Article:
Welcome to the June 2018 edition of An Open Book, hosted both at My Scribbler’s Heart AND Catholicmom.com!
An Open Book is all about what my family is reading this month, from the adults down to the little kids. Share what you’re reading by linking up your blog post below. Simply write about what you’re reading. You can make it personal or, as I do, extend it to the whole family. Your post can be as simple as a few lines about the book or as in-depth as a 700-word review. That’s entirely up to you. You can even forego writing all together and record a video or simply post cover photos.
No blog? No problem. Please share what you’re reading in the comments.
Lately, I’ve gone from reading one book at a time to juggling an audiobook or two, a children’s book, and a couple of others simultaneously. It’s not my favorite way to read, but it’s getting the job done. There are two new books I’m eager to start next week!
The Solace of Water is the latest release by Elizabeth Byler Younts. I’m intrigued by the premise of this Christian women’s fiction story of friendship between an African-American preacher’s wife and a reclusive Amish woman set in Pennsylvania in 1956. Kristine Wilson of CBA Market Review says, “Byler Younts is a marvel with dialect and highly charged emotional scenes. Like a turbulent river, water is ever-present in this story of love, anger, and regeneration.”
I’m also itching to start the contemporary Christian romance Just Let Go by Courtney Walsh. The cover is just so lovely with those pretty flowers. And fitting, since Quinn is a flower shop owner paired with a haughty Olympic skier, Grady, as they renovate said flower shop.
The Vagabond Codes by J.D. Stone is a Young Adult thriller set in a dystopian America. I’m 3/4 of the way through the story of fourteen-year-old Ben and a small band of teens fighting for survival against artificial intelligence gone bad and roaming cannibals. In the early chapters especially, it struck me as part Falling Skies, part The Walking Dead, and part Battlestar Galactica. Lots of action, but as it progresses, more of Ben’s family history and personal conflict is revealed.
The last reading my oldest son did before finals started and baseball games littered the calendar is William Shakespeare’s Julius Caesar. This is one of the few Shakespeare plays I haven’t yet read (which is crazy for a Classics major), so I was interested to learn that it’s less about Caesar and more about Brutus, who conspired to assassinate the first Roman emperor.
I’m not sure where I ran across The Courage of Sarah Noble by Alice Dagliesh, but I knew this was a book my fourth-grade daughter would like. It is a true story about a girl who traveled with her father to build a new home for their family in the wilderness in 1707. There, she cares for her father and befriends her Indian neighbors. The book is a Newbery Medal winner.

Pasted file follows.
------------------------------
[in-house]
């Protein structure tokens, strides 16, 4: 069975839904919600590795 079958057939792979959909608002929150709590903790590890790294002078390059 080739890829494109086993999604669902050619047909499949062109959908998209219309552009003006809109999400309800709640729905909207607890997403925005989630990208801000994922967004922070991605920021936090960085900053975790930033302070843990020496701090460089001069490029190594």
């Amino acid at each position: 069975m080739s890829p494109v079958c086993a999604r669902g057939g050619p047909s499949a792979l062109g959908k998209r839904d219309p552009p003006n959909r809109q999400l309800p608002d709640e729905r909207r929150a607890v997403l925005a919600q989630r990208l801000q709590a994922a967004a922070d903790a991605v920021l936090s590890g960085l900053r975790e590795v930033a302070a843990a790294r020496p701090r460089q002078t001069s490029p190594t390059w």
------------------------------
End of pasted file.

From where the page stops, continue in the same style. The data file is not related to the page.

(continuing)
Another Newbery Medal winner has been in my daughter’s reading pile: Hatchet by Gary Paulsen. This is the first survival story she’s read and is the first book in the Brian’s Saga series. While traveling to visit his father, thirteen-year-old Brian’s plane goes down, leaving him alone in the Canadian wilderness with nothing but his clothes, a windbreaker, and the hatchet his mother gave him.
Finally, the fourth grade class has been reading Shiloh by Phyllis Reynolds Naylor (yet another Newbery Medal winner). My daughter tells me she likes the book, yet seems reluctant to do the required reading. Could be end-of-the-school-year burnout. Shiloh is the adorable beagle depicted on the cover, rescued from an abusive home by Marty. Marty tries to keep Shiloh a secret, but, as you might guess, the secret coming to light could have big consequences.
I spotted Blockhead: The Life of Fibonacci by Joseph D’Agnese in my Goodreads feed. My knowledge of the Fibonacci Sequence comes entirely from the TV show Touch, so I thought this might round out my knowledge a bit while entertaining my little kids. I love children’s books that introduce kids to big or complex subjects in age-appropriate ways. Blockhead depicts the medieval daydreamer Fibonacci as a misunderstood boy with a facility for numbers. Eventually, he connects those numbers to the patterns found in nature.
My youngest daughter brought home Move Over, Rover by Karen Beaumont from the school library. This book immediately reminded me of Jan Brett’s The Mitten, which I wrote about last month. Instead of animals cramming themselves into a mitten, in Move Over, Rover, they are squeezed into a dog house. Instead of being driven out by a sneeze, they are driven out by the addition of a skunk! This picture book is a cute and easy read.
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Copyright 2018 Carolyn Astfalk